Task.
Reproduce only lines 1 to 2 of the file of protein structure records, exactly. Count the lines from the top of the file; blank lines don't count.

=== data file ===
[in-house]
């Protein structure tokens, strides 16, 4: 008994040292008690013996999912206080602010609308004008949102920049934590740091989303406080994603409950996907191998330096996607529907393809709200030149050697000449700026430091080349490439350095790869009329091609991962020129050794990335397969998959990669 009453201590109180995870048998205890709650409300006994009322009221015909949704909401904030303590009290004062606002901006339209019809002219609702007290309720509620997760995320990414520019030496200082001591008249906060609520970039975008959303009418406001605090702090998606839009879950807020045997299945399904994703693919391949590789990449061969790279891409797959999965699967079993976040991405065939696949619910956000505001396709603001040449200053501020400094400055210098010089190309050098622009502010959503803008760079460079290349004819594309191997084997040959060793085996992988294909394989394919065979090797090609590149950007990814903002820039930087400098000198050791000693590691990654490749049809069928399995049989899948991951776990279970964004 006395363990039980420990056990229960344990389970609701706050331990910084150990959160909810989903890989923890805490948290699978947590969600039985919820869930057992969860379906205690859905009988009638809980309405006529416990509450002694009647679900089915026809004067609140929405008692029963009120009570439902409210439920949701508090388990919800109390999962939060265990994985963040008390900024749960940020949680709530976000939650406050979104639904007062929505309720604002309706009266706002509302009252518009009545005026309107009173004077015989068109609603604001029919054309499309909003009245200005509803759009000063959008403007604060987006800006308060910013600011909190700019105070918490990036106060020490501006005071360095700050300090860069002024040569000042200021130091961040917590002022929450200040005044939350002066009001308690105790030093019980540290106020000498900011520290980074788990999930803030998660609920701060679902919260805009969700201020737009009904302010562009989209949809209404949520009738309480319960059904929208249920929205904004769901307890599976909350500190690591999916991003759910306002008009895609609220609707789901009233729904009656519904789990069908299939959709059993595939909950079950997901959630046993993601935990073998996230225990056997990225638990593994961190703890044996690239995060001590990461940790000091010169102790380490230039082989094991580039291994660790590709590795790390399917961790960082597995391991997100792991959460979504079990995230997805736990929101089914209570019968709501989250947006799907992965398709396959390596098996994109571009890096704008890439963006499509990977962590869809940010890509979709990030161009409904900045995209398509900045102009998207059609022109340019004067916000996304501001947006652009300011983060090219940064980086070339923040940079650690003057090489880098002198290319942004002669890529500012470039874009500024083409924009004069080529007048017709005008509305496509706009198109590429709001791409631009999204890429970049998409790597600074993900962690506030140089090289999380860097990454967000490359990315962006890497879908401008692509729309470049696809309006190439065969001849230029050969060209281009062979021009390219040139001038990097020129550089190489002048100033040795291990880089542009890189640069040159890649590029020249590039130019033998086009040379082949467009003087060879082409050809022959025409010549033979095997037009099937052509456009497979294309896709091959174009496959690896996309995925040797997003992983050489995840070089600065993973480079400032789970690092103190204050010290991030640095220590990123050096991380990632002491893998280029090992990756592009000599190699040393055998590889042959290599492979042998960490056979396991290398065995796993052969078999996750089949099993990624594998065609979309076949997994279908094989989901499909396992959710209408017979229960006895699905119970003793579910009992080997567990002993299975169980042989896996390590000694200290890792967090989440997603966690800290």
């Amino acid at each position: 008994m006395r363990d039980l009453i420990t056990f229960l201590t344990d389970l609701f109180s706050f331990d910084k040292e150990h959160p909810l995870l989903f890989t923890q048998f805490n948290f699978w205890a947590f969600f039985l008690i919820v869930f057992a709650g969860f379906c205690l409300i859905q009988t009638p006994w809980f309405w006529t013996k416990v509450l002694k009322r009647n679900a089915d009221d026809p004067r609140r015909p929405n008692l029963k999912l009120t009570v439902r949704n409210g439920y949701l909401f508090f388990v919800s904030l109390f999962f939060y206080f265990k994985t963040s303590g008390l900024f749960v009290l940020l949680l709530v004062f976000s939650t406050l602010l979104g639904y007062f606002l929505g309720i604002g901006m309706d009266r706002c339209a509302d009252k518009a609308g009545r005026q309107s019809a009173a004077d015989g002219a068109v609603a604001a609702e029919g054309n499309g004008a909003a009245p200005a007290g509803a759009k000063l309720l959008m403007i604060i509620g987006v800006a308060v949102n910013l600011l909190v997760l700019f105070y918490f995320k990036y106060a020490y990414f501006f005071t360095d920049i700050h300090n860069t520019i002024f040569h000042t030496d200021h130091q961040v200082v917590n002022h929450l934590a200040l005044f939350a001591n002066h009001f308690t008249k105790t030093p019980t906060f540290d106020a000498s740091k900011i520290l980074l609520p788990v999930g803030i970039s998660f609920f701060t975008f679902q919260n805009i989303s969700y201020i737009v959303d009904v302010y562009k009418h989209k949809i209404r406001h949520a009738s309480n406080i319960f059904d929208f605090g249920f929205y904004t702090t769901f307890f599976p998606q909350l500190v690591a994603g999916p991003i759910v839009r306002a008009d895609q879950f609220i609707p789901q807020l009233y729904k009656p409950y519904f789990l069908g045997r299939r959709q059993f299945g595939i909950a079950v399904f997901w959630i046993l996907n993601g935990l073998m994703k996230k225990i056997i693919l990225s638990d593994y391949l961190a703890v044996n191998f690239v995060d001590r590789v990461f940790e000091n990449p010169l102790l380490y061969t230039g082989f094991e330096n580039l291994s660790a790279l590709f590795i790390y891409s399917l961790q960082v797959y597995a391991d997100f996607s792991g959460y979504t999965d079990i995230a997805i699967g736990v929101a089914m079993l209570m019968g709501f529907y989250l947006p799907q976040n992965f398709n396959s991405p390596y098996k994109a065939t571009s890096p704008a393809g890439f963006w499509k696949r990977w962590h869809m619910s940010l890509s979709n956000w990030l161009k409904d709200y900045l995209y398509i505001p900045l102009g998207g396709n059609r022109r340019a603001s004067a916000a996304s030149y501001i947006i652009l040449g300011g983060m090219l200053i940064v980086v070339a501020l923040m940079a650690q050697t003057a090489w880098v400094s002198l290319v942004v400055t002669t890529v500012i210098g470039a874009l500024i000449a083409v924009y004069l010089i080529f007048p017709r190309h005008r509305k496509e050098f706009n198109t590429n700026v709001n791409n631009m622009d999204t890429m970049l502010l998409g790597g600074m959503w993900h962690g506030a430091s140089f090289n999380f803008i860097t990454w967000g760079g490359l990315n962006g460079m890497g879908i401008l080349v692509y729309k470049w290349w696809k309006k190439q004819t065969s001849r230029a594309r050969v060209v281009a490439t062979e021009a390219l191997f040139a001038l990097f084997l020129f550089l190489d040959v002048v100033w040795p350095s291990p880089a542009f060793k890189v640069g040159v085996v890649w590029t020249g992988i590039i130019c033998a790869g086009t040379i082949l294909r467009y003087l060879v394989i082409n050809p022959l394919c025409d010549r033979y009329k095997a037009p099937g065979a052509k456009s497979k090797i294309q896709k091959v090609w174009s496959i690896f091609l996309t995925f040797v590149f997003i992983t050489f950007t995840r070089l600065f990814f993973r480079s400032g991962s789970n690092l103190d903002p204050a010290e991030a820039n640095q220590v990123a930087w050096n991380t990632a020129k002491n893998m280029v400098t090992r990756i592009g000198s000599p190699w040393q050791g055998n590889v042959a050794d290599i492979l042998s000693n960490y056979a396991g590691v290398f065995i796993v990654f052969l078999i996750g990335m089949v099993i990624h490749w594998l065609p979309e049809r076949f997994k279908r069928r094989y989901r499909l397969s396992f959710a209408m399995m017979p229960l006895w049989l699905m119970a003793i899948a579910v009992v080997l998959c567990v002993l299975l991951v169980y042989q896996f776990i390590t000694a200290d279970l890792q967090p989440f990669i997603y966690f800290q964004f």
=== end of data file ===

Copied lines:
[in-house]
């Protein structure tokens, strides 16, 4: 008994040292008690013996999912206080602010609308004008949102920049934590740091989303406080994603409950996907191998330096996607529907393809709200030149050697000449700026430091080349490439350095790869009329091609991962020129050794990335397969998959990669 009453201590109180995870048998205890709650409300006994009322009221015909949704909401904030303590009290004062606002901006339209019809002219609702007290309720509620997760995320990414520019030496200082001591008249906060609520970039975008959303009418406001605090702090998606839009879950807020045997299945399904994703693919391949590789990449061969790279891409797959999965699967079993976040991405065939696949619910956000505001396709603001040449200053501020400094400055210098010089190309050098622009502010959503803008760079460079290349004819594309191997084997040959060793085996992988294909394989394919065979090797090609590149950007990814903002820039930087400098000198050791000693590691990654490749049809069928399995049989899948991951776990279970964004 006395363990039980420990056990229960344990389970609701706050331990910084150990959160909810989903890989923890805490948290699978947590969600039985919820869930057992969860379906205690859905009988009638809980309405006529416990509450002694009647679900089915026809004067609140929405008692029963009120009570439902409210439920949701508090388990919800109390999962939060265990994985963040008390900024749960940020949680709530976000939650406050979104639904007062929505309720604002309706009266706002509302009252518009009545005026309107009173004077015989068109609603604001029919054309499309909003009245200005509803759009000063959008403007604060987006800006308060910013600011909190700019105070918490990036106060020490501006005071360095700050300090860069002024040569000042200021130091961040917590002022929450200040005044939350002066009001308690105790030093019980540290106020000498900011520290980074788990999930803030998660609920701060679902919260805009969700201020737009009904302010562009989209949809209404949520009738309480319960059904929208249920929205904004769901307890599976909350500190690591999916991003759910306002008009895609609220609707789901009233729904009656519904789990069908299939959709059993595939909950079950997901959630046993993601935990073998996230225990056997990225638990593994961190703890044996690239995060001590990461940790000091010169102790380490230039082989094991580039291994660790590709590795790390399917961790960082597995391991997100792991959460979504079990995230997805736990929101089914209570019968709501989250947006799907992965398709396959390596098996994109571009890096704008890439963006499509990977962590869809940010890509979709990030161009409904900045995209398509900045102009998207059609022109340019004067916000996304501001947006652009300011983060090219940064980086070339923040940079650690003057090489880098002198290319942004002669890529500012470039874009500024083409924009004069080529007048017709005008509305496509706009198109590429709001791409631009999204890429970049998409790597600074993900962690506030140089090289999380860097990454967000490359990315962006890497879908401008692509729309470049696809309006190439065969001849230029050969060209281009062979021009390219040139001038990097020129550089190489002048100033040795291990880089542009890189640069040159890649590029020249590039130019033998086009040379082949467009003087060879082409050809022959025409010549033979095997037009099937052509456009497979294309896709091959174009496959690896996309995925040797997003992983050489995840070089600065993973480079400032789970690092103190204050010290991030640095220590990123050096991380990632002491893998280029090992990756592009000599190699040393055998590889042959290599492979042998960490056979396991290398065995796993052969078999996750089949099993990624594998065609979309076949997994279908094989989901499909396992959710209408017979229960006895699905119970003793579910009992080997567990002993299975169980042989896996390590000694200290890792967090989440997603966690800290």